There comes a point in every artist’s journey, when the skip down the lane of amateurish endeavors in the world of creative expression arrives at a fork in the road: Do I continue creating as an amateurish hobby, or set my sights on a professional career?
Filmmakers Drew Williams (who lives and works in Ann Arbor) and Steve Weed (who lives in Detroit) are currently taking their first steps towards following their dreams of professional celluloid storytelling with their short film Residents — a story about two brothers and their search for utopia in Detroit. Having made short films for local competitions and winning top prizes, “We figured that we were on to something and should pursue making movies as more than just a hobby,” said Residents cinematographer Williams.
Current caught up with the Ann Arbor/Detroit based filmmakers-by-day, bartenders-by-night to find out more about their forth-coming production dates, and inquire whether they need any help with casting – so you actors, near and far, get your film audition technique tweaked!
Current: What is it that you want to say with Residents as creatives?
Williams: As creatives, what I’d say is that with the right vision, anything is possible. Residents, from my perspective, is a story about confronting demons, which is something that I can relate to. Saying that, I feel it’s a necessity to shed (or at least attempt to) any bad “mojo” from your past in order to see a brighter future.
What do you hope this film will do for your careers in film?
It’s my hope that it will get us on the map a little, you know? Get it into some festivals, get it in front of an audience. Sometimes it only takes one person to give you that ticket over the bridge. And we just want to be able to keep making movies because it’s what we love to do.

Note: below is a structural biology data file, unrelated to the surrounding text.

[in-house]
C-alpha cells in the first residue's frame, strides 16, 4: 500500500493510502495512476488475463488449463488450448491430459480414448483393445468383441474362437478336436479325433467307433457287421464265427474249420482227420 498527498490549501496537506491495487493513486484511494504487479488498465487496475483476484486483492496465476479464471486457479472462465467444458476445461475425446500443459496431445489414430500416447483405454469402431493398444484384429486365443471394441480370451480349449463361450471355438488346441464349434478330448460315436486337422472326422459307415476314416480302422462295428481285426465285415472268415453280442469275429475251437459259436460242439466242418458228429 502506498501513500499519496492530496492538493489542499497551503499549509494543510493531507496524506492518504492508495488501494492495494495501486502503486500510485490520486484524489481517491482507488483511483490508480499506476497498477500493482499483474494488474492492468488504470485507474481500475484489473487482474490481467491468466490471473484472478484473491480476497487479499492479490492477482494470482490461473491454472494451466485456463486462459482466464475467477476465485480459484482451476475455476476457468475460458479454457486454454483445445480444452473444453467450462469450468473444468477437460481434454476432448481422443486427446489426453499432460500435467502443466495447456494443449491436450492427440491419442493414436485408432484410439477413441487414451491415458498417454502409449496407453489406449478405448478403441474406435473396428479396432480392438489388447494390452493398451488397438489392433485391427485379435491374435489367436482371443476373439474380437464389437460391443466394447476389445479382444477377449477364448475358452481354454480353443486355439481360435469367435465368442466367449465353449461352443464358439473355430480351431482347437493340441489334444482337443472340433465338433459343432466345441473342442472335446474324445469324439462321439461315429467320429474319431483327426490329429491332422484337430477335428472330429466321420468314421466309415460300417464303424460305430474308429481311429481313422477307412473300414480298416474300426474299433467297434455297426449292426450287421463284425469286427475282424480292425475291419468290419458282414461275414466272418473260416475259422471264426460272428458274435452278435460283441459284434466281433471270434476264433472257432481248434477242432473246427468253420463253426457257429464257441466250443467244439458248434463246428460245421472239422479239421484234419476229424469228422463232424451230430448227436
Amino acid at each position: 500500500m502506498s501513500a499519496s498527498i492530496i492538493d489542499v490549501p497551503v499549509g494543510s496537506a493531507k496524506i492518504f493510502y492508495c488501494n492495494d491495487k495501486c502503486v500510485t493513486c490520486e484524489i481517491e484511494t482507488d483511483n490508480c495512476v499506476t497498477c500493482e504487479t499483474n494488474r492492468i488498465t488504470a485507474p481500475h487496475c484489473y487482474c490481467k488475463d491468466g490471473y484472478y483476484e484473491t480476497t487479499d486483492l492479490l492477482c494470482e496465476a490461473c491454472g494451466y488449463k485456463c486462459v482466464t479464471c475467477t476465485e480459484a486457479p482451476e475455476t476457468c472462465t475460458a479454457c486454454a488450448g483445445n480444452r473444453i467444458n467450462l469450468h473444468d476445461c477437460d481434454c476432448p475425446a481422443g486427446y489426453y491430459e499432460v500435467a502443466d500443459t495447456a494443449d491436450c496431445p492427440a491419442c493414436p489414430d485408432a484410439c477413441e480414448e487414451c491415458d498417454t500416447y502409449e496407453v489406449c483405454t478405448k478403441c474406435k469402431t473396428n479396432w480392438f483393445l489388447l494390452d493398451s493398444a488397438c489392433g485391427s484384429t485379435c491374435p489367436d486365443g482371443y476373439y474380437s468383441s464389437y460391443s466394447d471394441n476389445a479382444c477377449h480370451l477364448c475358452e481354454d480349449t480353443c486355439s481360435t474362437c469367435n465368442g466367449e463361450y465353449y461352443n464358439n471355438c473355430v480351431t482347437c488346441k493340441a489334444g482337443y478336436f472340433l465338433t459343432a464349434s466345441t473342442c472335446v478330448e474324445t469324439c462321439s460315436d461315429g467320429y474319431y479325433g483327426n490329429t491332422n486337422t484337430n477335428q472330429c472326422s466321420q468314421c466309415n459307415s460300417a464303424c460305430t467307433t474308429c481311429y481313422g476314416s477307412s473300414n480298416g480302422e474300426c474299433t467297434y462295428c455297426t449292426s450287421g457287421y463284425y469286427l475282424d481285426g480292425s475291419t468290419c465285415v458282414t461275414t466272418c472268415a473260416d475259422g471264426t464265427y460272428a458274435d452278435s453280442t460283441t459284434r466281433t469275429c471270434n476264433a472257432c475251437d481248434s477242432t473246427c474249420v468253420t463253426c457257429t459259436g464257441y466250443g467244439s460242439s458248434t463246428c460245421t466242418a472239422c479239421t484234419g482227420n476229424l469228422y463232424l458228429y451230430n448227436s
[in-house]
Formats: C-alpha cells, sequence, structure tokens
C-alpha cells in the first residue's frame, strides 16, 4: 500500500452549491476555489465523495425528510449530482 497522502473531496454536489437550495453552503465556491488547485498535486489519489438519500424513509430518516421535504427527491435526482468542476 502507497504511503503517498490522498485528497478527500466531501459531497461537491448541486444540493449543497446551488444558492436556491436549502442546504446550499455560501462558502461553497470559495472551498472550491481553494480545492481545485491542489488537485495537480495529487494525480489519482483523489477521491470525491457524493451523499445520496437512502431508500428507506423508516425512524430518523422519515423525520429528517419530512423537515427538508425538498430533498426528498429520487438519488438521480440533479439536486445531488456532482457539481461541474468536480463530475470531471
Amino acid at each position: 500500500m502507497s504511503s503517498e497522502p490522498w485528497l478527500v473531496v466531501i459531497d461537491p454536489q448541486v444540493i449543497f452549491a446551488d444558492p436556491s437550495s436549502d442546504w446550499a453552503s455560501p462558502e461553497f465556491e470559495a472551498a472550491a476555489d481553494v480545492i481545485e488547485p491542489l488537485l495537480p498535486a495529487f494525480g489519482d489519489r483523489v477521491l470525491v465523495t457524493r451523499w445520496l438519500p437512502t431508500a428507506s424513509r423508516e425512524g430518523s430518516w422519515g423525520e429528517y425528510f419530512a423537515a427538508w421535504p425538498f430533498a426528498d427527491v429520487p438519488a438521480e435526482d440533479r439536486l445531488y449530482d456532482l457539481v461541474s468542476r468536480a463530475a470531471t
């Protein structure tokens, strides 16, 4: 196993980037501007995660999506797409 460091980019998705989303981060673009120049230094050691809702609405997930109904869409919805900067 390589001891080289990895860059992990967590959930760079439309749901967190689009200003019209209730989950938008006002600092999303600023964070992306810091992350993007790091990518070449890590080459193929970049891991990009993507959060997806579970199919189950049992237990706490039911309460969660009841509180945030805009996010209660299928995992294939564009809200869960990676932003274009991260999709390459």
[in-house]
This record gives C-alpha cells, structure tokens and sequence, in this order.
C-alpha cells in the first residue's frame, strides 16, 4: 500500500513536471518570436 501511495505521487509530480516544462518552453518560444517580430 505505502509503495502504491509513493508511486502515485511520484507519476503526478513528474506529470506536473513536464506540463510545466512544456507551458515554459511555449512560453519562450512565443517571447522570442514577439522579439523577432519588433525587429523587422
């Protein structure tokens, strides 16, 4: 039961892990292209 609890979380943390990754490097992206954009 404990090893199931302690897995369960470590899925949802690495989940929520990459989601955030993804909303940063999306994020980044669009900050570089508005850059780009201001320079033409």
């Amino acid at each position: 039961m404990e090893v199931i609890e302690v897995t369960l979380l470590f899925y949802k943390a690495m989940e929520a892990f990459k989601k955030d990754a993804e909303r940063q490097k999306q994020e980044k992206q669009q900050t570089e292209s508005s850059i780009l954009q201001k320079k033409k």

What have you learned from your past films NOT to do in this film production? What will you repeat?
With filmmaking, it’s a constant learning curve. My main focus being cinematography, I’m always critiquing my work from past shoots. ‘Next time I’ll do this, because that happened this time,’ and vice versa. It’s about making mistakes and learning from them. One thing I know we will repeat is our desire to make every shot the way we want it. Not to settle for something when if you just wait 20 minutes for light to be right, or whatever. Just making the best film possible.
Where do you want to be in five years? Ten?
I guess in five years I’d like to be running a studio/production company while continuing to make movies. Just creating, and helping other people take their visions and turn them into a reality. Ten years? Hell, can’t say I wouldn’t mind strolling across that stage to give an Oscar speech (laughs).
What’s the plan once the film is complete?
We want to be able to submit to as many festivals as our bank account allows. I know Steve and I have also discussed arranging a screening of some kind. I know some people over at The Michigan Theater, so maybe something could happen there.
Williams and Weed are still working on casting. Here are the characters they have available (actors take note!):
Leo — The younger brother of Max. Leo grew up in the city. Life was hard and he had to fend for himself. Max wasn’t around and their father had his own demons. Leo gets into trouble, but nothing he can’t handle until the end, when he’s in too deep. His main objective is to once again believe that life could be better.
Leo’s Look — Leo should be mid-to-late twenties. Should be able to look like Max’s younger brother (one year apart). Leo should have darker hair with dark features (facial hair, eyebrows). Leo’s look will be rugged and roughly maintained.
Leo’s Emotions — Able to act with high emotion. Times when he says he is ok he truly is not.
Leo’s Girlfriend — Mid to late twenties. Young and beautiful. She loves Leo and knows his troubles. She respects and is loyal to Leo. She is unsure of Max’s intentions.